America is more than a place; it is an idea. It is the idea that everyone is created equal and deserves to be treated equally throughout their lives and that everyone should have a fair shot and an equal chance to get ahead. That is what has drawn people to our shores for centuries. It is what makes us who we are. And that very idea of America has been advanced by immigrants from every part of the world — my ancestors and yours. Their dreams built America, and during National Immigrant Heritage Month, we celebrate their courage.
The First Lady and I are proud descendants of immigrants — the Giacoppas, from the northeast corner of Sicily in Italy, and the Finnegans of County Louth and the Blewitts of County Mayo in Ireland. Vice President Harris was born in Oakland, California, to parents who emigrated from India and Jamaica. Like so many who still come here seeking a better future, our parents and great-grandparents could not be sure what life would bring. But they had faith that, for their children and grandchildren, anything would be possible in America. And they were right.
Many families also came to America in search of a better future and the promise of the American Dream, and each wave of newcomers brings energy and new ideas to move our Nation forward. Today, one third of our doctors and nearly three quarters of our farmworkers are immigrants, and so many more are essential workers, first responders, and military service members. Immigrants own approximately one in five businesses, create millions of jobs, pay hundreds of billions in taxes, and spend even more on American goods. Almost half of all Fortune 500 companies were started by immigrants or their kids. Immigrants help strengthen our diplomatic and people-to-people ties around the world. It’s simple: immigrants keep our Nation strong and our economy growing.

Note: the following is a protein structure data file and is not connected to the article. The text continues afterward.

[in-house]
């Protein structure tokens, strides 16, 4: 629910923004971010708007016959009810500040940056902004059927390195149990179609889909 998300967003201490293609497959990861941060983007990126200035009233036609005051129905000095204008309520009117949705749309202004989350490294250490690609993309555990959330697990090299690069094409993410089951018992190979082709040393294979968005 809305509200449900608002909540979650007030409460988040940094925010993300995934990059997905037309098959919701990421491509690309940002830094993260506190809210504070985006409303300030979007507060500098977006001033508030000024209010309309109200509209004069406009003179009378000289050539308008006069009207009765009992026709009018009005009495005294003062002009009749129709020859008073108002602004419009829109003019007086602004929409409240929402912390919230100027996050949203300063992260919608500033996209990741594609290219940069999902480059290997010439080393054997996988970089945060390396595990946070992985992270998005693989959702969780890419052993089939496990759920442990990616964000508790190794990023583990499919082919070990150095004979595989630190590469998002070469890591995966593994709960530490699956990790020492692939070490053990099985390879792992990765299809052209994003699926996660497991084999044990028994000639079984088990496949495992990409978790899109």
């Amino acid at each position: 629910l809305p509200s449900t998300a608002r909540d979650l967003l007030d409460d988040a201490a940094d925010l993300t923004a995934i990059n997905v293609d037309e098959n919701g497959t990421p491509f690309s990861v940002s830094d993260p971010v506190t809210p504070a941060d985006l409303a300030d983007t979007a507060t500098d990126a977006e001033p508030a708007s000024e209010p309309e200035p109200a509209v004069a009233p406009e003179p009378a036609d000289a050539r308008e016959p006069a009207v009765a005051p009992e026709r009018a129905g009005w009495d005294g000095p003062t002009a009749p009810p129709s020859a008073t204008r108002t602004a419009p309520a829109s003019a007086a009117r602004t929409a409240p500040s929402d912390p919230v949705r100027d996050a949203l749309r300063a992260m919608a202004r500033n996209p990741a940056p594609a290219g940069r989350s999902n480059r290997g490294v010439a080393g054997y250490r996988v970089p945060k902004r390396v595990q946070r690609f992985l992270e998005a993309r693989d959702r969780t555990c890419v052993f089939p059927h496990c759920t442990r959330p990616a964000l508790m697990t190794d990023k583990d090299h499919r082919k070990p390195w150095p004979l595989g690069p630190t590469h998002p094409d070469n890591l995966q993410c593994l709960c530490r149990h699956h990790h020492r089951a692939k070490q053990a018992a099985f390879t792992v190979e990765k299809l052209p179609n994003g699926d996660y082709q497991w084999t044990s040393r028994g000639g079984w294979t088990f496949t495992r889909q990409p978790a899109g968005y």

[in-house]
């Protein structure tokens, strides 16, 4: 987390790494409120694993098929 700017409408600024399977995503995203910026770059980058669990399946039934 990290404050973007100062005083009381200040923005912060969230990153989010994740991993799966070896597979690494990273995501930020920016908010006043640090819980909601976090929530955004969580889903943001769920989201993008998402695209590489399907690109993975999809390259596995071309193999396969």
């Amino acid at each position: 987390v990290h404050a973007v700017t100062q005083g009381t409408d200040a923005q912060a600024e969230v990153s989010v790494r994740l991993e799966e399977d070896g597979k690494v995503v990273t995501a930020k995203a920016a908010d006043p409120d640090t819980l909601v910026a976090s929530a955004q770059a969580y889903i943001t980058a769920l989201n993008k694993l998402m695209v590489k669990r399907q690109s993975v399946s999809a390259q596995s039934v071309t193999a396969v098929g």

That truth used to be something most of us agreed on. President Ronald Reagan proudly signed a law giving an opportunity to 2.7 million undocumented people to seek permanent residence. President George W. Bush pushed hard for comprehensive immigration reform. On day one of my Presidency, I sent the Congress my plan that includes a pathway to citizenship for Dreamers, people with temporary status, farmworkers, and essential workers; smarter border solutions, including more equipment and modern infrastructure; and provisions to clear court backlogs, speed up processing, and protect families. Let us come together again in a bipartisan way to fix our broken immigration system for good.
Until the Congress acts, my Administration will keep using every tool we have to make the system more orderly, safe, and humane. We have announced new pathways for nationals of Cuba, Nicaragua, Venezuela, Haiti, and other countries in the region to come here lawfully. And in May, we joined with partners across the Western Hemisphere to launch a plan to open new centers where people can receive help with applying to come to the United States, rather than making the dangerous trek at the mercy of criminal organizations and smugglers. At home, we have expanded whistleblower protections for undocumented workers so they too can call out wage theft or unsafe working conditions, improving things for everyone. And we have strengthened the Deferred Action for Childhood Arrivals (DACA) program that for more than 10 years has allowed 800,000 Dreamers to live and work freely in the only country they know as home. In addition, we have recently proposed a plan to expand DACA recipients’ access to health care through the Affordable Care Act and Medicaid.